That's the point guard thing, the foundation of Irving's job description, where it's less about him than it is for players at the other spots. As Bulls coach Tom Thibodeau said: "You're not only responsible for yourself, you're responsible for your entire team. You have to know what your matchups are, who has a hot hand, what's going well, what your opponent is trying to do. You have to lead. And in order to do your job, the first part of that is knowing what your job is."
People forget how young Irving was last season (he turned 20 with only a month left in 2011-12). They forget that Ramon Sessions was there at the start as an option for Scott, to release some of the pressure. They forget the Cavs' 2-14 mark in Irving's final 16 starts and that he hasn't even squared up against Chris Paul (unbalanced lockout scheduled) or Derrick Rose (injuries) yet.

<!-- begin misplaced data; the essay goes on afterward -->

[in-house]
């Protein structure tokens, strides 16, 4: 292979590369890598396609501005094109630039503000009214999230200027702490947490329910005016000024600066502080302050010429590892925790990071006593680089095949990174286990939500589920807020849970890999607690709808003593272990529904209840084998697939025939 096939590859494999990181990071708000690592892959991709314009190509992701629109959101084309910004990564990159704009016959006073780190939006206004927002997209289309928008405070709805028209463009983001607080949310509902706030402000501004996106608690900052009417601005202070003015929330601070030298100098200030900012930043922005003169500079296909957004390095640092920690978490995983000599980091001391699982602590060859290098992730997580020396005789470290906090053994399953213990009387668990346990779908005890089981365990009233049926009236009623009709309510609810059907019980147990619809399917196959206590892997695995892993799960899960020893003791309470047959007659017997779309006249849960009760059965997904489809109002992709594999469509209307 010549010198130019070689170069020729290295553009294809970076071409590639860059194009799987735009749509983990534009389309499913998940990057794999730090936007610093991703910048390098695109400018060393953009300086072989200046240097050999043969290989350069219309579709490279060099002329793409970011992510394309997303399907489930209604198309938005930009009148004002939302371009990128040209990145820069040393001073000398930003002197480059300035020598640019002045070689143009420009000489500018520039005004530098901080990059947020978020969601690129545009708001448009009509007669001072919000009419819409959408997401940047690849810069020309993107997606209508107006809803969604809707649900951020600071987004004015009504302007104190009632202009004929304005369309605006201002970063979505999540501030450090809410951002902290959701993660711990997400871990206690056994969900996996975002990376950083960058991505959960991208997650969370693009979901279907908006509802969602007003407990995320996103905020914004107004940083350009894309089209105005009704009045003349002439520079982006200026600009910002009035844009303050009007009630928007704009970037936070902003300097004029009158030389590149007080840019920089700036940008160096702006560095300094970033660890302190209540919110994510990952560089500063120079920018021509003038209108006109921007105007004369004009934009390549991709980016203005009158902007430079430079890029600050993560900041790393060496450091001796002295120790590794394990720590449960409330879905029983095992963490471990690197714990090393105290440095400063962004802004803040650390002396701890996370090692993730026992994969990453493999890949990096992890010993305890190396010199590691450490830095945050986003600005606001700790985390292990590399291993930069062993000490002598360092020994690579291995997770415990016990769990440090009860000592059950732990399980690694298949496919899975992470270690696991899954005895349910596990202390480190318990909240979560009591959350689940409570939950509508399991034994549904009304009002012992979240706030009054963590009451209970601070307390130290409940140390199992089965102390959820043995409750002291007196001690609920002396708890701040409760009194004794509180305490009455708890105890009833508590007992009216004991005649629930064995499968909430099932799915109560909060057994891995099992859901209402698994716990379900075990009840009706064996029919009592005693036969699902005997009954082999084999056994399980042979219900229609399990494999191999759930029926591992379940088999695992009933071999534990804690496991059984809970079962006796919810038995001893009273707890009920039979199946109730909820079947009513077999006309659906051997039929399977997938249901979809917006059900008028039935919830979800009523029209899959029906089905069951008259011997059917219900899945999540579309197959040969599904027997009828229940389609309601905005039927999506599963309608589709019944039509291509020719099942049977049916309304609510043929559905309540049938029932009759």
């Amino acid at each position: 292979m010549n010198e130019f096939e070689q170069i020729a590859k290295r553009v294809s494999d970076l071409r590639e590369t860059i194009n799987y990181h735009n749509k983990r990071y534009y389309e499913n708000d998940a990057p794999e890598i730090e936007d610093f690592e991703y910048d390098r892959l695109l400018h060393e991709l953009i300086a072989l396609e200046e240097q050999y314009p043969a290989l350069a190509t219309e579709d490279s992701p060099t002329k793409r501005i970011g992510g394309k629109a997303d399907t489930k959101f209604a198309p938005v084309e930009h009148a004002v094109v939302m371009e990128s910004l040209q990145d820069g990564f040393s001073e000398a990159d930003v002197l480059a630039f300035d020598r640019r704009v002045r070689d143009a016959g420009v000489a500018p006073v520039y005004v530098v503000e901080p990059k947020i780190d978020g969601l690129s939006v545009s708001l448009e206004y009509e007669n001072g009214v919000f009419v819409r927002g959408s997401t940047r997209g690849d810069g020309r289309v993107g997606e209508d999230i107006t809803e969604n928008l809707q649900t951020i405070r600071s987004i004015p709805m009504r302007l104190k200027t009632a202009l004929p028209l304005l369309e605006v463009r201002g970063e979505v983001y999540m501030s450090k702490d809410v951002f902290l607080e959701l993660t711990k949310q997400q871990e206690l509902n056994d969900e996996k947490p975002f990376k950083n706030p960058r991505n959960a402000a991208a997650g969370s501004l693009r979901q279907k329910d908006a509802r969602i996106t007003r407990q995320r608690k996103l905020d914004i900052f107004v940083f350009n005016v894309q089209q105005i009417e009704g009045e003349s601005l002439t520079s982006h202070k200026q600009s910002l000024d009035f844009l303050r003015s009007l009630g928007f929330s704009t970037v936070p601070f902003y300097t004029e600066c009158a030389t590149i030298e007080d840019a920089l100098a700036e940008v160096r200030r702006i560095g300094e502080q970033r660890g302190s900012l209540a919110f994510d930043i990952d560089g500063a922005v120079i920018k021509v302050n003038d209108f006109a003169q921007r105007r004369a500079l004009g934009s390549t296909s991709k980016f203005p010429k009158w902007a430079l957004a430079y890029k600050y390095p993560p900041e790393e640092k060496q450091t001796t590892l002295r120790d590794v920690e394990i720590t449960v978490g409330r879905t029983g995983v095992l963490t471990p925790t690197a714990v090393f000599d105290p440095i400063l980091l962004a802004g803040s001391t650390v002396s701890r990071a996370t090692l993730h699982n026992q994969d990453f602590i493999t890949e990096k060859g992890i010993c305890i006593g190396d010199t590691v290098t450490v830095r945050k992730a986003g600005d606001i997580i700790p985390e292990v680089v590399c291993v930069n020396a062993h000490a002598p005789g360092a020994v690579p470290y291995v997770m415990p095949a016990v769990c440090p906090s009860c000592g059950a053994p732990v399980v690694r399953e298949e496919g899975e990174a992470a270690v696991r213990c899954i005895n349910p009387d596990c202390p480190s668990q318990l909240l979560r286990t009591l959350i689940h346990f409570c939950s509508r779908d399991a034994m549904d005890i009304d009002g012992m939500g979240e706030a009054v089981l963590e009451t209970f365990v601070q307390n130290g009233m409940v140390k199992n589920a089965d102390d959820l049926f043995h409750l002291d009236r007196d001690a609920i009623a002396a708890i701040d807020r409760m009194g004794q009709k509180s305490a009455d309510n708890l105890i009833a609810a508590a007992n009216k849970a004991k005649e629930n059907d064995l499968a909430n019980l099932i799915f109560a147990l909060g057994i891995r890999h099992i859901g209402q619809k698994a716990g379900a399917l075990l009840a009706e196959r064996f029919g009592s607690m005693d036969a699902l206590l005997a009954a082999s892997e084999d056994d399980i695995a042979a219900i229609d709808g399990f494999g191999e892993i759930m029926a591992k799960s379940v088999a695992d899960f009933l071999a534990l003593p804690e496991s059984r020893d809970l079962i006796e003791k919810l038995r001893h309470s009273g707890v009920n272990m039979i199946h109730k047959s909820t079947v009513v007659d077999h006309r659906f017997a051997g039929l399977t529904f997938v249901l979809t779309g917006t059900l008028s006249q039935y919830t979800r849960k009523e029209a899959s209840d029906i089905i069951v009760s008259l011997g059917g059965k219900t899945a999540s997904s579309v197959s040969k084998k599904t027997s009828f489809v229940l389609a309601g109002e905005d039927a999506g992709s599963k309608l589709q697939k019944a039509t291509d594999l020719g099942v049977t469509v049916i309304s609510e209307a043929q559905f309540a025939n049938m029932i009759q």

People also look at his ROY award, at Waiters' up-and-down preseason and forget that Irving didn't spring fully formed from Duke, any more than he's fully formed now.
"If people remember his first game [2-of-12, six points], he didn't set the world on fire against Toronto," Scott said. "It took him a little while to get going, too. First picks, fourth picks, it really doesn't matter. As long as you're a rookie, it's going to take you some time to adjust to the NBA style of basketball."
Or as forward Tristan Thompson, another 2011-12 rookie, told the Cleveland Plain Dealer: "The NBA is a marathon, not a 100-meter race. We're not Usain Bolt."
Against Chicago on Oct. 12, Irving posted the sort of stats line (2-of-15, eight points, no assists, two turnovers) that might have been tough to shrug off last winter. He shot 3-of-13 the next night against Washington, pushing his October oh-fer from the arc to six misses. As he did for much of last season, and as he shall throughout 2012-13, he faced double teams and all sorts of game-planning as the key threat on a limited team.